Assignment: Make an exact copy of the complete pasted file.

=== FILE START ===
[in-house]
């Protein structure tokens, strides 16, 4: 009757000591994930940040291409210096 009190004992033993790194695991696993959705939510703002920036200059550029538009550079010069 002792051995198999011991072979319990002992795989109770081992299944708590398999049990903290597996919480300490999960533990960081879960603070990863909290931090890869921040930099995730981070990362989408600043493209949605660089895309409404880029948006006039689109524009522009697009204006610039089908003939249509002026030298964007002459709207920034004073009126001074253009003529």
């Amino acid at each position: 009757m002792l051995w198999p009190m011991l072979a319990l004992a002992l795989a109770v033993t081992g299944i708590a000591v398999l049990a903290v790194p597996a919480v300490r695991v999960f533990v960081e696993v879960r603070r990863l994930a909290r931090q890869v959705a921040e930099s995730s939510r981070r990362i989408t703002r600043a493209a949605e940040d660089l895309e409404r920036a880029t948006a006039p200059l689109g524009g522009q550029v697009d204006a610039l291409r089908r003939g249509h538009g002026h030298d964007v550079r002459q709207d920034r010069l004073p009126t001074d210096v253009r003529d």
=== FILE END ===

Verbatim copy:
[in-house]
């Protein structure tokens, strides 16, 4: 009757000591994930940040291409210096 009190004992033993790194695991696993959705939510703002920036200059550029538009550079010069 002792051995198999011991072979319990002992795989109770081992299944708590398999049990903290597996919480300490999960533990960081879960603070990863909290931090890869921040930099995730981070990362989408600043493209949605660089895309409404880029948006006039689109524009522009697009204006610039089908003939249509002026030298964007002459709207920034004073009126001074253009003529």
């Amino acid at each position: 009757m002792l051995w198999p009190m011991l072979a319990l004992a002992l795989a109770v033993t081992g299944i708590a000591v398999l049990a903290v790194p597996a919480v300490r695991v999960f533990v960081e696993v879960r603070r990863l994930a909290r931090q890869v959705a921040e930099s995730s939510r981070r990362i989408t703002r600043a493209a949605e940040d660089l895309e409404r920036a880029t948006a006039p200059l689109g524009g522009q550029v697009d204006a610039l291409r089908r003939g249509h538009g002026h030298d964007v550079r002459q709207d920034r010069l004073p009126t001074d210096v253009r003529d």